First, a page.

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Thousands took part in angry anti-U.S. demonstrations around the Muslim world Friday over the Trump administration's decision to recognize Jerusalem as Israel's capital.
Palestinians clashed with Israeli security forces in the West Bank and around the Gaza border on the third consecutive “day of rage” over the decision, which sparked uproar among world leaders and upended decades of American policy.
The Palestinian Health Ministry said a 30-year-old was killed and that more than 35 other people were wounded in skirmishes between Israeli forces and protesters along Gaza's border with Israel. It was the first death since the clashes started after President Donald Trump's speech on Wednesday.
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Demonstrations also took place across the Middle East and around the Muslim world, many of them outside U.S. diplomatic outposts.
In the Jordanian capital of Amman, hundreds of protesters chanted "Jerusalem is Arab" and "America is the head of the snake."
In the Pakistani city of Peshawar, more than 200 Islamists marched through the old city chanting anti-American slogans. U.S. flags and effigies of Trump and Israeli Prime Minister Benjamin Netanyahu were burned during a separate protest outside the Peshawar Press Club.
Several thousand protesters gathered in front of the U.S. Embassy in Kuala Lumpur, Malaysia, where another Trump effigy was set alight.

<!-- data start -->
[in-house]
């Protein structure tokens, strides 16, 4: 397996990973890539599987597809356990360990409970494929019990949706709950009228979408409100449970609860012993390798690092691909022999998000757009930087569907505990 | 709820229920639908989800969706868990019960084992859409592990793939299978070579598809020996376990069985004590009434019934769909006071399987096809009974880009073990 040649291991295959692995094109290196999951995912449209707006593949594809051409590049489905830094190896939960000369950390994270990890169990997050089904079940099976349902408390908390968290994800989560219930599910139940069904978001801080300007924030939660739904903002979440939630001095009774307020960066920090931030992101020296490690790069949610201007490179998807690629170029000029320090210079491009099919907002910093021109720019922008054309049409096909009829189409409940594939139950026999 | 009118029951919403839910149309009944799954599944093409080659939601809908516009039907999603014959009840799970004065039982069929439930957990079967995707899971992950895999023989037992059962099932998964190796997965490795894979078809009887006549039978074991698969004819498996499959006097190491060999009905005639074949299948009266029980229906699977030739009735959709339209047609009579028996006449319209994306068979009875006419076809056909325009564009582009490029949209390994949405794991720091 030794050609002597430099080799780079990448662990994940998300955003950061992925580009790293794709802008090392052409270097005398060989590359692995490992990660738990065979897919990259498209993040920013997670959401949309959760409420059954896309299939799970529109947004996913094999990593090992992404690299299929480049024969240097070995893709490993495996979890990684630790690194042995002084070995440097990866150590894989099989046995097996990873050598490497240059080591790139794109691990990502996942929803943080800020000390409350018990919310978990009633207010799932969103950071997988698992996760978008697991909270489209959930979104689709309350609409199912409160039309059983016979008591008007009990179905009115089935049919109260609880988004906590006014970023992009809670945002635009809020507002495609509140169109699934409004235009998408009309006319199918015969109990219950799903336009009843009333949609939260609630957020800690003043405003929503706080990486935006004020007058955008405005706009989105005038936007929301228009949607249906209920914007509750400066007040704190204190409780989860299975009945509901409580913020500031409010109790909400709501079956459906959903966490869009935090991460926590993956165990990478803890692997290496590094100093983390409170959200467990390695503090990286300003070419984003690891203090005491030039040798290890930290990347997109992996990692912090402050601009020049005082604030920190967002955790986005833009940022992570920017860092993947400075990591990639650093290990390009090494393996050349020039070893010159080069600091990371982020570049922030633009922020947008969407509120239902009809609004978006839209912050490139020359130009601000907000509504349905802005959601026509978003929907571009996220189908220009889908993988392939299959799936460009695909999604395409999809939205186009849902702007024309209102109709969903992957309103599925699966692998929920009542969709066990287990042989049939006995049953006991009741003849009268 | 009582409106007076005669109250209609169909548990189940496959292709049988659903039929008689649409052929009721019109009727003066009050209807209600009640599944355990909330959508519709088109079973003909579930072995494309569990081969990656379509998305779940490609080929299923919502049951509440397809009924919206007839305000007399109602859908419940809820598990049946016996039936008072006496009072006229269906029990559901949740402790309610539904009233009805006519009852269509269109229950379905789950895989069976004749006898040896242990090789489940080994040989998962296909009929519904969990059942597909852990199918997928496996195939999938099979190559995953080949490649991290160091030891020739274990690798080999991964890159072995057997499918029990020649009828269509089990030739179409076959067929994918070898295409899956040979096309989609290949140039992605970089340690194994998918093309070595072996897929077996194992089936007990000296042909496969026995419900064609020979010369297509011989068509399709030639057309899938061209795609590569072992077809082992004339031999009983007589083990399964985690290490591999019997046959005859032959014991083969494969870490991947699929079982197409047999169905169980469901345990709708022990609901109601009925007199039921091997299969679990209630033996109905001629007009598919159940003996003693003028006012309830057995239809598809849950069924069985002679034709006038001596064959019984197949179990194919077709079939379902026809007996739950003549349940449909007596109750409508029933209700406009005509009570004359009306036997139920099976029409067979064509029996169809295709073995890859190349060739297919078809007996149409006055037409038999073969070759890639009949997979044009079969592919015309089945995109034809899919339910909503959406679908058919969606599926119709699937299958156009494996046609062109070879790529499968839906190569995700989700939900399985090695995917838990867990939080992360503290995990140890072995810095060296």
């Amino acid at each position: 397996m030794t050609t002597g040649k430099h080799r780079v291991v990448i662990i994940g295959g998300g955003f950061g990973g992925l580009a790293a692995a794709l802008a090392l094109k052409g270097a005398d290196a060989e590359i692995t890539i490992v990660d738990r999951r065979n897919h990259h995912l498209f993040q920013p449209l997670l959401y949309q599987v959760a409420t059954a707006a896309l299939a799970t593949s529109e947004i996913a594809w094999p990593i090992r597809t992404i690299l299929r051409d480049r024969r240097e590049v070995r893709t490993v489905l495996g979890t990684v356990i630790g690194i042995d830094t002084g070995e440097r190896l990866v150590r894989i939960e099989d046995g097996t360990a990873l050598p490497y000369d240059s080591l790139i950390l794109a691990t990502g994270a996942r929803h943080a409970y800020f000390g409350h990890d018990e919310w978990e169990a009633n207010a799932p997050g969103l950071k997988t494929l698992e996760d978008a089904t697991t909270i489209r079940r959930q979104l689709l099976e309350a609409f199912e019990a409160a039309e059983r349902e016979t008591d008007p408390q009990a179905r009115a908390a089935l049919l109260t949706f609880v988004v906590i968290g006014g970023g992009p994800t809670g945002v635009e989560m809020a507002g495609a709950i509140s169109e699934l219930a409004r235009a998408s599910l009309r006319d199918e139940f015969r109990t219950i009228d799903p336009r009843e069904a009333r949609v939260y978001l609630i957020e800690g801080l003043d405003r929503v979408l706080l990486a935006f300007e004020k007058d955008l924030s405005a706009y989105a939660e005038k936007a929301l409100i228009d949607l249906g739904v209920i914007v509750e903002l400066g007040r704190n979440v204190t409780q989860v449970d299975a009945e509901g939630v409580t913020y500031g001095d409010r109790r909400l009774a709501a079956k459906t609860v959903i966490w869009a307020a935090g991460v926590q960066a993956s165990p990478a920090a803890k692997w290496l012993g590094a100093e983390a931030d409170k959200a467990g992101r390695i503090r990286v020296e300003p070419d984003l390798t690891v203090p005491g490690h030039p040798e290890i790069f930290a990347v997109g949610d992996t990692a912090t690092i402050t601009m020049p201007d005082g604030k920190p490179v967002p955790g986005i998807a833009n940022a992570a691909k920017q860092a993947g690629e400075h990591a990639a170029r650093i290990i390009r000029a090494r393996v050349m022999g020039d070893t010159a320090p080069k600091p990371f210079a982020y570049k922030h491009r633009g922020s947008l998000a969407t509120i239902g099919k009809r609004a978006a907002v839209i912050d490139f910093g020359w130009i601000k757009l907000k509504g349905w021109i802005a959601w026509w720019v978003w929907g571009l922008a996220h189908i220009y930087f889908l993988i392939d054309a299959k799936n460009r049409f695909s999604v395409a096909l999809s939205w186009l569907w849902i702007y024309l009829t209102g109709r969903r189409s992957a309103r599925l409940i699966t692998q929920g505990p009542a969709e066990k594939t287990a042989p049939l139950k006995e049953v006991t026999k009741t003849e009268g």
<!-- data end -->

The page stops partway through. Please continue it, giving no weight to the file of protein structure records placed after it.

In Indonesia, hundreds attended a rally outside the U.S. Embassy in Jakarta. Some waved Palestinian flags, while others shouted "Allahu Akbar" — or "God is greatest."
Trump's announcement also put in motion a move of the U.S. Embassy to Jerusalem from Tel Aviv — a process that aides have said could take years.
The decision shows the president is “part of the problem, not part of the solution,” Ahmad Tibi, an Arab lawmaker in Israel’s Knesset, said Friday as a crowd began to gather at the city’s Damascus Gate. “Jerusalem is the capital of Palestine and that is the way peace can prevail."
Since the 1979 Camp David Accords, previous presidents have refused to recognize Jerusalem as the capital of Israel or move the U.S. Embassy. The U.S. approach has been that Jerusalem's status should be negotiated between the Israelis and Palestinians.
The Palestinians have sought the city's eastern sector, captured by Israel in the 1967 Mideast war, as the capital of a future independent state. They fear Trump's declaration essentially imposes on them a disastrous solution for one of the core issues in the Israeli-Palestinian conflict.
French Foreign Minister Jean-Yves Le Drian, who was due to meet Secretary of State Rex Tillerson for talks in Paris on Friday, said the U.S. had excluded itself from the Middle East peace process.
"Until now it could have had a mediation role in this conflict, but it has excluded itself a little. The reality is they are alone and isolated on this issue," he said.
In Jerusalem, police were quick to disperse crowds — including journalists who gathered to report on the protests — and officers on horseback charged into demonstrators in the Old City.
Micky Rosenfeld, spokesman for the Israel Defense Forces, said border police, extra patrol units and undercover units would respond "to any major incidents or illegal protests."